HOUSTON — The human remains found down in a Third Ward manhole on Friday have been officially identified as those of Brittany Burfield, according to Houston police.
Burfield, 37, was a Houston woman who was reported missing in June 2018.
Houston activist Quanell X said on Friday that Alex Haggerty -- the man charged in connection with Burfield's death -- told him where he hid her body.
“His main concern with me was he wanted to get this off his chest,” Quanell X said on Friday. "They removed a manhole cover and they dropped her body down a manhole and put the steel iron cover back over it.”
The search for Brittany Burfield
Less than a month after Burfield was reported missing that summer, Haggerty, 37, was charged with murder in connection with her death, though investigators never found her body.
Texas EquuSearch volunteers spent several days searching for Burfield, including in the Third Ward.
“I’m positive when we were searching out here we walked over that manhole probably several times," EquuSearch's Tim Miller said. "Of all the places, right in the middle of the street in a residential area is the last place anyone would have thought."
Officials said Haggerty admitted to killing Burfield to his family and friends -- including drugging, suffocating, shooting and possibly even stabbing her -- though he later denied the graphic details during the investigation.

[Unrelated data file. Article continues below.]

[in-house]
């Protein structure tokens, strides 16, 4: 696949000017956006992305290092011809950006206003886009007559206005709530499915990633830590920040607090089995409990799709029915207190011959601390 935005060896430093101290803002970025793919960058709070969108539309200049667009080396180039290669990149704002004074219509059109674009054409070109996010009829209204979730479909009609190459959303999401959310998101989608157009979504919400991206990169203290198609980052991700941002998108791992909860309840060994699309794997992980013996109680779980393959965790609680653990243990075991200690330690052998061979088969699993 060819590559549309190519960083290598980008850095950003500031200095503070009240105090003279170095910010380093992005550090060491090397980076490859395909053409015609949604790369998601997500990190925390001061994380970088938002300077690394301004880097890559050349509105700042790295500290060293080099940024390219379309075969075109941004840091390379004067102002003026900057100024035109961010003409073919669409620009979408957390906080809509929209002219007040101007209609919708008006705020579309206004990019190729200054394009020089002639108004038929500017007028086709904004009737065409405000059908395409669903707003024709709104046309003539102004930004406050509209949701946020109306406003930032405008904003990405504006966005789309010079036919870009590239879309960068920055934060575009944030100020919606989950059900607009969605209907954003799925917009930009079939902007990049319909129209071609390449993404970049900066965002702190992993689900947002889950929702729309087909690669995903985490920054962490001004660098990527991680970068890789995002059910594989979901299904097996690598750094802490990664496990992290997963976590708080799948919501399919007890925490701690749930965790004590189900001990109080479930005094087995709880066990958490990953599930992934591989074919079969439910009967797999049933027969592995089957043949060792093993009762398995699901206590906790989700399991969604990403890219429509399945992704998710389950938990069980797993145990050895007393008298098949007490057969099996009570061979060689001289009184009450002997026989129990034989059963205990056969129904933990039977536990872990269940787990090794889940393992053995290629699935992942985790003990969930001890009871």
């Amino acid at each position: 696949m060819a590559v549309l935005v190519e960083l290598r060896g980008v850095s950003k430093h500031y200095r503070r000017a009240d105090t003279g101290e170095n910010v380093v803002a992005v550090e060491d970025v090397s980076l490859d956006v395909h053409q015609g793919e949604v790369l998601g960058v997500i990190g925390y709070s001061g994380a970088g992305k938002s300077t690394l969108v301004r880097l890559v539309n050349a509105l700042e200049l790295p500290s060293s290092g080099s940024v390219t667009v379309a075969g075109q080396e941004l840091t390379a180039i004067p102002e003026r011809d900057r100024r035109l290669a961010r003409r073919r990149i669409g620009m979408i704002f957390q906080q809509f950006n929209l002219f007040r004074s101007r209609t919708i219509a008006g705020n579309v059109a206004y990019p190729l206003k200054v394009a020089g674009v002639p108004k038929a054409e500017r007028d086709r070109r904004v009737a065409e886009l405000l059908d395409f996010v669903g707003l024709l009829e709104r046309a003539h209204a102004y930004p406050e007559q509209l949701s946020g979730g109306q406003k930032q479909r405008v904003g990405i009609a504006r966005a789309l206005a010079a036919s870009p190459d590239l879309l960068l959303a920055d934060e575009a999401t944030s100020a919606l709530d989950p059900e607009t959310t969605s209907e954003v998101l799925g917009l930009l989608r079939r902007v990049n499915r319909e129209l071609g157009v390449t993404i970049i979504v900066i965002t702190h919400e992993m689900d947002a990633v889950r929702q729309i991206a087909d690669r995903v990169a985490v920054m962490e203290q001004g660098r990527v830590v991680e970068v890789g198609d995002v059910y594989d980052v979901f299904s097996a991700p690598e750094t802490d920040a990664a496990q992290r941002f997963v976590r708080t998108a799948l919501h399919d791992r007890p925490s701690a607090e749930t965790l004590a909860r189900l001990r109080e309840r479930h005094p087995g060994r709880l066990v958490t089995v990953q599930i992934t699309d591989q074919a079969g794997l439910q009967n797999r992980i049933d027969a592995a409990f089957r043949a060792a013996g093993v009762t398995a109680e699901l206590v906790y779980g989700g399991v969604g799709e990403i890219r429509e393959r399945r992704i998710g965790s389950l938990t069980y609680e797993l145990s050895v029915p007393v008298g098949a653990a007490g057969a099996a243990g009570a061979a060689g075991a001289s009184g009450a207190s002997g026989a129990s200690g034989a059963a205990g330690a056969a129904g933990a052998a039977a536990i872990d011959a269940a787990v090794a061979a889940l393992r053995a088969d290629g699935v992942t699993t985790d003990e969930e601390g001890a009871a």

Discovery and closure
Trisha Valentine, Burfield's mother, was at the scene Friday afternoon as searchers retrieved the body. She had been asking for help finding her daughter since the disappearance more than a year ago.
"I love Brittany. And I would have loved her no matter if we found her or didn't find her," Valentine said. "But I am so excited to have her back. I’m telling you, the emotions inside of me right now can’t be contained."
Valentine said she hopes the discovery ensures justice for her daughter.
“I needed her body for Haggerty's trial," Valentine said. “I have known where she’s at, she’s been in heaven with the Lord.”
“I actually walked up to Haggerty and I told him through it all, 'I want to tell you thank you,'" Miller said. "I said, 'This family did need the closure and thank you for at least doing that.' Their lives never ever will be the same but at least they’ll have a little spot now with a headstone where they can take flowers and visit and can try to put their lives back together."